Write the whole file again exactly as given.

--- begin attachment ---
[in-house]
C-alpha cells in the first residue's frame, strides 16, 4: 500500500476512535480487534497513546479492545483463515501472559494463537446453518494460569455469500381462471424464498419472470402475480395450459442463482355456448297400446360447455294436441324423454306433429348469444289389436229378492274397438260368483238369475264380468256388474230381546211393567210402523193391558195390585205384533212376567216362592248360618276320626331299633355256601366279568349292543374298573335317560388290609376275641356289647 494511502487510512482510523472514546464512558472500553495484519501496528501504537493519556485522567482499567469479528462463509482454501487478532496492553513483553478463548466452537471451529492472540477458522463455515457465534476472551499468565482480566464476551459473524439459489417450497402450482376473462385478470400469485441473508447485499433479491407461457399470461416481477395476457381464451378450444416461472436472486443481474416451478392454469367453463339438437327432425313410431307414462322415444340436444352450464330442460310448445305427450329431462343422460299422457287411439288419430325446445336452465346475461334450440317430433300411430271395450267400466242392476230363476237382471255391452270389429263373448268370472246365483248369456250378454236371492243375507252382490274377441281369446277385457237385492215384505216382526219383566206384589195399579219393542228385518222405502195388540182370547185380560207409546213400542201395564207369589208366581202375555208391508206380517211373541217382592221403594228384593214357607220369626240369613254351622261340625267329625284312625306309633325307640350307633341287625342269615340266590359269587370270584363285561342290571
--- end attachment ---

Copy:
[in-house]
C-alpha cells in the first residue's frame, strides 16, 4: 500500500476512535480487534497513546479492545483463515501472559494463537446453518494460569455469500381462471424464498419472470402475480395450459442463482355456448297400446360447455294436441324423454306433429348469444289389436229378492274397438260368483238369475264380468256388474230381546211393567210402523193391558195390585205384533212376567216362592248360618276320626331299633355256601366279568349292543374298573335317560388290609376275641356289647 494511502487510512482510523472514546464512558472500553495484519501496528501504537493519556485522567482499567469479528462463509482454501487478532496492553513483553478463548466452537471451529492472540477458522463455515457465534476472551499468565482480566464476551459473524439459489417450497402450482376473462385478470400469485441473508447485499433479491407461457399470461416481477395476457381464451378450444416461472436472486443481474416451478392454469367453463339438437327432425313410431307414462322415444340436444352450464330442460310448445305427450329431462343422460299422457287411439288419430325446445336452465346475461334450440317430433300411430271395450267400466242392476230363476237382471255391452270389429263373448268370472246365483248369456250378454236371492243375507252382490274377441281369446277385457237385492215384505216382526219383566206384589195399579219393542228385518222405502195388540182370547185380560207409546213400542201395564207369589208366581202375555208391508206380517211373541217382592221403594228384593214357607220369626240369613254351622261340625267329625284312625306309633325307640350307633341287625342269615340266590359269587370270584363285561342290571